Acquired immunodeficiency syndrome (AIDS) is the final stage of infection with the human immunodeficiency virus (HIV), which destroys or disables the cells that are responsible for fighting infection. AIDS is diagnosed when HIV has weakened the immune system enough that the body has a difficult time fighting infections.1 While HIV and AIDS disproportionately affect men, a growing number of women are also affected; in 2006, there were an estimated 11.9 new cases of HIV per 100,000 females aged 13 and older in the United States.
Rates of HIV incidence vary by sex, age, and race/ethnicity. Among both males and females, rates of new HIV infections increase with age until age 40, then decrease. Among females, those aged 30–39 years had the highest HIV incidence rate (22.8 per 100,000), followed by females aged 40–49 and 13–29 years (16.6 and 14.0 per 100,000, respectively). Women aged 50 years and older had the lowest HIV incidence rate in 2006 (3.5 per 100,000).
Among females aged 13 and older, Black women had the highest incidence rates (55.7 per 100,000), followed by Hispanic and American Indian/Alaska Native women (14.4 and 12.8 per 100,000, respectively). While being of a particular race or ethnicity does not increase the likelihood of contracting HIV, certain challenges exist for non-Hispanic Black and Hispanic females putting them at greater risk for infection: socioeconomic factors such as limited access to quality health care; language and cultural barriers, particularly for Hispanics, which can affect the quality of health care; high rates of sexually transmitted infections, which increase the risk of HIV infection; and substance abuse.2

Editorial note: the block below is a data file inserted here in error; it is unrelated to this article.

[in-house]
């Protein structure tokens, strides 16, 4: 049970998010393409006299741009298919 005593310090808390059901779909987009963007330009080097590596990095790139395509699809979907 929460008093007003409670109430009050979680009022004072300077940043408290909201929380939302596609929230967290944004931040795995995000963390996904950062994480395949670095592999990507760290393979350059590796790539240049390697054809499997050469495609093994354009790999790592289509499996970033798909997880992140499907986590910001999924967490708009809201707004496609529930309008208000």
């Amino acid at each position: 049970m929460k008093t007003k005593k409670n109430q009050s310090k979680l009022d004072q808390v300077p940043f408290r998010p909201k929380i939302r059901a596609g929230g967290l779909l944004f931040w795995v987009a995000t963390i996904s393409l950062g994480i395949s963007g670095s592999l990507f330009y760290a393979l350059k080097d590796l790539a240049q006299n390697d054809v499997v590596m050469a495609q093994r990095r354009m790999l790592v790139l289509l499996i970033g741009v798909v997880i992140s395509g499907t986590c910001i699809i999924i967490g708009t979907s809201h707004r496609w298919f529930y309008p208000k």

In 2007, high-risk heterosexual contact (including sex with an injection drug user, sex with men who have sex with men, and sex with an HIV-infected person) accounted for 45.9 percent of new cases of HIV infection among adolescent and adult females, while injection drug use accounted for an additional 14.3 percent. In 39.2 percent of new cases, the transmission category was not reported or identified, and 0.5 percent of new cases were due to blood transfusions or receipt of blood components or tissue (data not shown).
1 Centers for Disease Control and Prevention. HIV/AIDS
Basic Information. Sept 2008. [online] http://www.cdc.gov/hiv/topics/basic/index.htm, accessed 02/23/09.↑
2 Centers for Disease Control and Prevention. HIV/AIDS in the United States: A Picture of Today’s Epidemic. August 2008. [online] http://www.cdc.gov/hiv/resources/factsheets/us.htm, accessed 02/23/09.↑